DIR: George Clooney • WRI: Joel Coen, Ethan Coen, George Clooney, Grant Heslov • PRO: George Clooney, Grant Heslov, Teddy Schwarzman • DOP: Robert Elswit • DES: James D. Bissell • Ed: Stephen Mirrione • MUS: Alexandre Desplat • CAST: Matt Damon, Julianne Moore, Oscar Isaac, Noah Jupe, Gary Basaraba
The greatest comedy can come from the darkest of situations; reflecting on the violence and tragedy that humankind inflicts on ourselves it is difficult to come to any other conclusion than pure bewilderment at its absurdness. At that point, what can you do but laugh? The Coen Brothers’ best work are generally rooted in this strange juxtaposition. Unfortunately, even the best quality clay can be moulded into something clunky and unappealing by unskilled hands. George Clooney is not a man devoid of skills, but Suburbicon proves that acting in good films does not qualify one to direct them. Despite being chock-full of interesting ideas, the film fails to bring them together to make something comprehensible or enjoyable.
Set in the titular Suburbicon, a 1950s all-white neighbourhood with perfect houses, perfect gardens and perfectly horrible racists, a newly arrived black family, the Meyers, find themselves subject to intimidation and protests. White residents clutch their pearls and speak plainly to news reporters that the lack of racial segregation will surely result in the destruction of their idyllic community. But on the other side of the picket fence, Gardner Lodge (Matt Damon) finds his family’s veneer of white, Christian wholesomeness beginning to slip. When his wife (Julianne Moore) is murdered during a botched home invasion, seemingly an act of retaliation for the Lodge’s young son (Noah Jupe) having the gall to play with a black child, Gardner becomes entangled with the local mob in order to protect his remaining family. But not everything is at it seems, and not everyone is as guilty or as innocent as they may look. As tensions descend into violence the ugly underbelly of the American suburb is laid bare.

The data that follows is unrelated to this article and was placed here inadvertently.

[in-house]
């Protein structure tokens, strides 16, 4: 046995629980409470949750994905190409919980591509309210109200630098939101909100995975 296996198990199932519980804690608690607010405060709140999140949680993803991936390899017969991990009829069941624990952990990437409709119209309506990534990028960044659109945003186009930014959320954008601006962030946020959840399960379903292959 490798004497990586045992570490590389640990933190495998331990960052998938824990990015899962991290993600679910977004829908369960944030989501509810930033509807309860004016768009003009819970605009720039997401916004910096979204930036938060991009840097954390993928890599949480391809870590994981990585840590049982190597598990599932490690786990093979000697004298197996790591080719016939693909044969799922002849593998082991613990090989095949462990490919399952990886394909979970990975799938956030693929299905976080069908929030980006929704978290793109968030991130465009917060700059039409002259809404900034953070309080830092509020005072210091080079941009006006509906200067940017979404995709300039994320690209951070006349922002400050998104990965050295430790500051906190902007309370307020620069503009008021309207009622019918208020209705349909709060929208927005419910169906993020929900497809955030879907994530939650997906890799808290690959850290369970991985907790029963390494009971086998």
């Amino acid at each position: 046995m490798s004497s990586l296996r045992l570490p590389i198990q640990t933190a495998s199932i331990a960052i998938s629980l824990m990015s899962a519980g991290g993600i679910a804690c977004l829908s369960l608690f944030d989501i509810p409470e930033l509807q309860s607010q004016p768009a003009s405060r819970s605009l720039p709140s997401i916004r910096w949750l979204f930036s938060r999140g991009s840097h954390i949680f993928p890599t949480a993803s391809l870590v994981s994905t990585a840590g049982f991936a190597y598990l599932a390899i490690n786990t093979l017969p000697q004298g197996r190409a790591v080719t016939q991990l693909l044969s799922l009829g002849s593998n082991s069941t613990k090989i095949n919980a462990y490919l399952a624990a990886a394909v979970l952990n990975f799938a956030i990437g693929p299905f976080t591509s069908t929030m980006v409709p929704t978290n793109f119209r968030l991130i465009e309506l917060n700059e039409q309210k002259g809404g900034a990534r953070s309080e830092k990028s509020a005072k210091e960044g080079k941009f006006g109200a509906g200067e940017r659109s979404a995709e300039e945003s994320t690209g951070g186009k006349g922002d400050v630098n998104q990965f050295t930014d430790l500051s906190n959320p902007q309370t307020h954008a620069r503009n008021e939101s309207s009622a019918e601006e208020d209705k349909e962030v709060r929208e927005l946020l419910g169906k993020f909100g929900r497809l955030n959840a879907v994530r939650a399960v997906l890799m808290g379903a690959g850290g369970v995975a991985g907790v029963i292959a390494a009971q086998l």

The core concept of the film reads well on paper. Contrasting the experience of the black American family trying to find their way and maintain their dignity in a country that actively works to destroy them to the inherent hypocrisy of the white, nuclear family ideals could make for an engaging and thought-provoking narrative. The problem is, for all of Clooney’s desire to highlight his ‘racism is bad’ message, the Meyers are never given enough characterisation or screen time to be anything more than props for the film, thus diluting the power of their struggle for the audience. Their experience is only the backdrop for the actual story of the film to take place against. But even the main plot of the film feels at times unfocused.
Matt Damon’s performance is suitably intimidating when necessary, but suffers from a lack of consistent characterisation. Julianne Moore, who plays both Gardner’s wife Rose and her twin sister Maggie, drifts through the film, fine but unmemorable. The film works best when it gives itself over wholly to being a screwed-up comedy of errors. It is the supporting cast, such as Gary Basaraba as Uncle Mitch, Glenn Fleshler as the hitman and Oscar Isaac as a brilliantly devious insurance claims investigator, that turn in the best performances and the screen lights up whenever they are on it. Sadly, just as it feels things are properly getting going, the film gets bogged down once more.
Overall, Suburbicon as a whole is not as great as the sum of its parts. Though visually pleasant, if lacking flair, director George Clooney just can’t make the film come together in a way that will elicit an audience reaction other than ‘meh’.
15A (See IFCO for details)
Suburbicon is released 17th November 2017